mpif77 myprog.f

Interactive MPI Runs

Some systems allow users to run an MPI program interactively. You do this with the mpirun command:

        mpirun -np 4 a.out
This command requests that the executable program a.out be run, right now, using 4 processors.

The mpirun command may be a convenience for beginners, with very small jobs, but this is not the way to go once you have a large lengthy program to run! Also, what actually happens can vary from machine to machine. When you ask for 4 processors, for instance,


The computer code and data files described and made available on this web page are distributed under the GNU LGPL license.


MPI examples are available in a C version and a C++ version and a FORTRAN77 version and a FORTRAN90 version.

Related Data and Programs:

COMMUNICATOR_MPI, a FORTRAN77 program which creates new communicators involving a subset of initial set of MPI processes in the default communicator MPI_COMM_WORLD.

HEAT_MPI, a FORTRAN77 program which solves the 1D time dependent heat equation using the finite difference method, with parallelization from MPI.

HELLO_MPI, a FORTRAN77 program which prints out "Hello, world!" using the MPI parallel programming environment.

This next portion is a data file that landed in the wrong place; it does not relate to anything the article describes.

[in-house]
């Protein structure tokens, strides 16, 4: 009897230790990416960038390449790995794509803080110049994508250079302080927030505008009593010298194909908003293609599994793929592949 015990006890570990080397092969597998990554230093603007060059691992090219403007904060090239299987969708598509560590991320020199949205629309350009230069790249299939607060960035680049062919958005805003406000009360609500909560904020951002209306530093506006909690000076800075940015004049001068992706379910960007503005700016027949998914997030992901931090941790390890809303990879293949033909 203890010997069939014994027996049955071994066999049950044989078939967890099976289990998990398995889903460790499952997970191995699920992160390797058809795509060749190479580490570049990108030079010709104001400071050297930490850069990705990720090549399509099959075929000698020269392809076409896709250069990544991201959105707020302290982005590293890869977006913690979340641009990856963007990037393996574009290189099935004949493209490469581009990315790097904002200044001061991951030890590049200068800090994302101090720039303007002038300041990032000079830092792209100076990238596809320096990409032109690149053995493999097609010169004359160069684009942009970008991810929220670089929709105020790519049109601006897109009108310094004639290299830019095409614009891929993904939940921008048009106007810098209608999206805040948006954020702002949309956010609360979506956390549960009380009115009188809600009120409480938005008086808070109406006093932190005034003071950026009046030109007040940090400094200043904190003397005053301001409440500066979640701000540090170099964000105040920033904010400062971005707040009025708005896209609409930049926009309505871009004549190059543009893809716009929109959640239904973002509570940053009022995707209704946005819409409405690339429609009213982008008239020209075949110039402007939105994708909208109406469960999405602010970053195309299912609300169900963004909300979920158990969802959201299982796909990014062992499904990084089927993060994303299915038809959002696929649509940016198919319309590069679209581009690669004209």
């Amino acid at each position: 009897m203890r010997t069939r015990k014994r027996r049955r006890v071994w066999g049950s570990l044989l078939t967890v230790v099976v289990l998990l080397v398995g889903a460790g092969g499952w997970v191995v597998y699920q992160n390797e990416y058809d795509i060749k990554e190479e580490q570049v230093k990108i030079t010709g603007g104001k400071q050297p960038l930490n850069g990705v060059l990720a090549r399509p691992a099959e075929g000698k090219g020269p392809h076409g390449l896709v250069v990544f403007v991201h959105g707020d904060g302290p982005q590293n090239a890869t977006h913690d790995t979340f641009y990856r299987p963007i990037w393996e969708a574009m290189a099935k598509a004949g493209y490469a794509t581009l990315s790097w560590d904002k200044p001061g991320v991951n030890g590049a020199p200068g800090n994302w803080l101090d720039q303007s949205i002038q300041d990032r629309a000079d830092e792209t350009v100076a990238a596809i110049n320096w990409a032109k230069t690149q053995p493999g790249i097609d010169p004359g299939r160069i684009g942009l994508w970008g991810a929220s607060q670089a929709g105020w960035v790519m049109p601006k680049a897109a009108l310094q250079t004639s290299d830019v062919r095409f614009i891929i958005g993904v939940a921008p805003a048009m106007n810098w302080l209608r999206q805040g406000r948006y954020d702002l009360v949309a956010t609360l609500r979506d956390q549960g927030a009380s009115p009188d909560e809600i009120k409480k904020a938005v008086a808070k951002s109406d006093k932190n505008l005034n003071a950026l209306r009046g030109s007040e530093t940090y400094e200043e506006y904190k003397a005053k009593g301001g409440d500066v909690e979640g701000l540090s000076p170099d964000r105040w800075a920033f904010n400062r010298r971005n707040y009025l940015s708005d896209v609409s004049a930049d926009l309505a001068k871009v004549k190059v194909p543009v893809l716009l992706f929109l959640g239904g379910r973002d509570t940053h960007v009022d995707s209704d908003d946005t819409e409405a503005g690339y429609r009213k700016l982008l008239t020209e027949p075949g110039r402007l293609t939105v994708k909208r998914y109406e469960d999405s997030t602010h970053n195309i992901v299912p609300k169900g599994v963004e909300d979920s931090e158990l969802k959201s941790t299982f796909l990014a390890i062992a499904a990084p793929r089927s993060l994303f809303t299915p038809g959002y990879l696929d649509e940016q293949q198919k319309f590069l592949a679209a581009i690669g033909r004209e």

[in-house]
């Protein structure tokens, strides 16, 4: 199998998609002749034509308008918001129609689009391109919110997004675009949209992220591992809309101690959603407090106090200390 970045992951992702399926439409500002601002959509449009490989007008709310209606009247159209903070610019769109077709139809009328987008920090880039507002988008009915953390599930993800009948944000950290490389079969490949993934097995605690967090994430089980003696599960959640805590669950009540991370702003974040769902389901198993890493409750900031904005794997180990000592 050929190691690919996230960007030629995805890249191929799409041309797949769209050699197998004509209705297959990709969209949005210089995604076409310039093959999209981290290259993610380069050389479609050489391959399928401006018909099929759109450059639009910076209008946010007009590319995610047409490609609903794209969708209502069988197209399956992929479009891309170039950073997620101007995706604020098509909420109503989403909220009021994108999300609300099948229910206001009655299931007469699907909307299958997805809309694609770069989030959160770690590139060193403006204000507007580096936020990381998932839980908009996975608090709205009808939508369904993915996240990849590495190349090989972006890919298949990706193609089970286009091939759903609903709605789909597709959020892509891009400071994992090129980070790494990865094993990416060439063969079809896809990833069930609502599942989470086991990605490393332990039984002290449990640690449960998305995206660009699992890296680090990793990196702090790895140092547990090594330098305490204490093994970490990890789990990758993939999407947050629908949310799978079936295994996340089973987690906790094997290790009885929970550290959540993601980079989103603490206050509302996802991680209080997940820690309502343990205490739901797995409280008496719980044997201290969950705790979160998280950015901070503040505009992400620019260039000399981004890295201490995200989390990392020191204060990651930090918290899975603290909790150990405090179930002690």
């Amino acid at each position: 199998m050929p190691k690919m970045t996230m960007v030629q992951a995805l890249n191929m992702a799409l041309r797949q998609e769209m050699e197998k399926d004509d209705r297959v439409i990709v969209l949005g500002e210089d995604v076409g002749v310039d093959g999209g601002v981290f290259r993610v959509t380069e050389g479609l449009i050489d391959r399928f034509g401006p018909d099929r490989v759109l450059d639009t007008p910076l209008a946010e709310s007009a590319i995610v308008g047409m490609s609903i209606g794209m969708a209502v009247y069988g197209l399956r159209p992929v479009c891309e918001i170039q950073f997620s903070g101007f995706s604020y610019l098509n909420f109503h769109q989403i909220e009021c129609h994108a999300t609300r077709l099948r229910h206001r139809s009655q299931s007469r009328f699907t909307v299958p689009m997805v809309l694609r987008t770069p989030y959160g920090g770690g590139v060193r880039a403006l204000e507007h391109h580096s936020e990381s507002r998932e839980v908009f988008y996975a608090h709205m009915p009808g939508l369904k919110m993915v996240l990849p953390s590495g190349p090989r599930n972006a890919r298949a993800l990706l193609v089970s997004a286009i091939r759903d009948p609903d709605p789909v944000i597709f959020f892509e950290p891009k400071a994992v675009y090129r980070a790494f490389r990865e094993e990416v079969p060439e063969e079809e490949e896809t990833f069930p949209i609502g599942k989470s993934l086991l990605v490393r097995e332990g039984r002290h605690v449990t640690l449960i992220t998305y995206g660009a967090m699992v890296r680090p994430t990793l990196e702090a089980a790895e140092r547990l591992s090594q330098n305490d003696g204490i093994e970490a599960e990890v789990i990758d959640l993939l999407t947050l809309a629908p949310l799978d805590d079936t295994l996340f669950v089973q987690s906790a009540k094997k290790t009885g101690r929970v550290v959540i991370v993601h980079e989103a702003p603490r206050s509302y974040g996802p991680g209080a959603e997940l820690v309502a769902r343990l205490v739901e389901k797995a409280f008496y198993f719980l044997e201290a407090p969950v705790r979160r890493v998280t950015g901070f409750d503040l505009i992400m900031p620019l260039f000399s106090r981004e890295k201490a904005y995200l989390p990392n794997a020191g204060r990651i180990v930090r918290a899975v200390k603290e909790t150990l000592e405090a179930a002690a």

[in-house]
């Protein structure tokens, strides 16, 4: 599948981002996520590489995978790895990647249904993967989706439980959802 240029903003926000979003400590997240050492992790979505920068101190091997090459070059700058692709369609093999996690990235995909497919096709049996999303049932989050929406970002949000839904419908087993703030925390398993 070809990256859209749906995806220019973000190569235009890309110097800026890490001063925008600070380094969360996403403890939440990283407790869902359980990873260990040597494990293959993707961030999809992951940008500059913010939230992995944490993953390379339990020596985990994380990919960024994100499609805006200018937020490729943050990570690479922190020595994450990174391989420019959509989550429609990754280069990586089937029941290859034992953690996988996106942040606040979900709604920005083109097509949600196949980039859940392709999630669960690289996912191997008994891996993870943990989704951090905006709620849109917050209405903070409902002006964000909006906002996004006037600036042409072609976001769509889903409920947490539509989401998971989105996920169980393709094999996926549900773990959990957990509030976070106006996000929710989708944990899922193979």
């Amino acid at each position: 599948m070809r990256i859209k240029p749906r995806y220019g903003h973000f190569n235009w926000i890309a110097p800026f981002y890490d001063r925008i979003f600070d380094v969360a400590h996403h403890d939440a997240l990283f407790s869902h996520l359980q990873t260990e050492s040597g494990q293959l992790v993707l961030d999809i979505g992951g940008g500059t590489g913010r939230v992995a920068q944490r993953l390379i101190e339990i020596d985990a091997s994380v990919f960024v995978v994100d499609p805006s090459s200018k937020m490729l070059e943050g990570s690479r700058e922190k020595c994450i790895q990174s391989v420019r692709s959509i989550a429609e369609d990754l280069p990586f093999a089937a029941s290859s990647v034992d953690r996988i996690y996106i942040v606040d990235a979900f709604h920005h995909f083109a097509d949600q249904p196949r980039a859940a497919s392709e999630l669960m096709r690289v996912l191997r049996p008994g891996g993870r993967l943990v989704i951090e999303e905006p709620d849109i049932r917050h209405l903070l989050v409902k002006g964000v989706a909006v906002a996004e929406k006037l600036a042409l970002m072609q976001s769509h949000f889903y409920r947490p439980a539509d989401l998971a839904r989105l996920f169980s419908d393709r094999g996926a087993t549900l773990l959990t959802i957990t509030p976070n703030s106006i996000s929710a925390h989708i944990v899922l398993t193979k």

MOAB, examples which illustrate the use of the MOAB job scheduler for a computer cluster.

MPI_STUBS, a FORTRAN77 library which allows a user to compile, load, and possibly run an MPI program on a serial machine.

MULTITASK_MPI, a FORTRAN77 program which demonstrates how to "multitask", that is, to execute several unrelated and distinct tasks simultaneously, using MPI for parallel execution.

POISSON_SERIAL, a FORTRAN77 program which computes an approximate solution to the Poisson equation in a rectangle, and is intended as the starting point for the creation of a parallel version.

PRIME_MPI, a FORTRAN77 program which counts the number of primes between 1 and N, using MPI for parallel execution.

PTHREADS, C programs which illustrate the use of the POSIX thread library to carry out parallel program execution.

QUAD_MPI, a FORTRAN77 program which approximates an integral using a quadrature rule, and carries out the computation in parallel using MPI.

RING_MPI, a FORTRAN77 program which uses the MPI parallel programming environment, and measures the time necessary to copy a set of data around a ring of processes.

SATISFY_MPI, a FORTRAN77 program which demonstrates, for a particular circuit, an exhaustive search for solutions of the circuit satisfiability problem, using MPI to carry out the calculation in parallel.

SEARCH_MPI, a FORTRAN77 program which searches integers between A and B for a value J such that F(J) = C, using MPI for parallel execution.

TASK_DIVISION, a FORTRAN77 library which implements a simple procedure for smoothly dividing T tasks among P processors; such a method can be useful in MPI and other parallel environments, particularly when T is not an exact multiple of P, and when the processors can be indexed starting from 0 or from 1.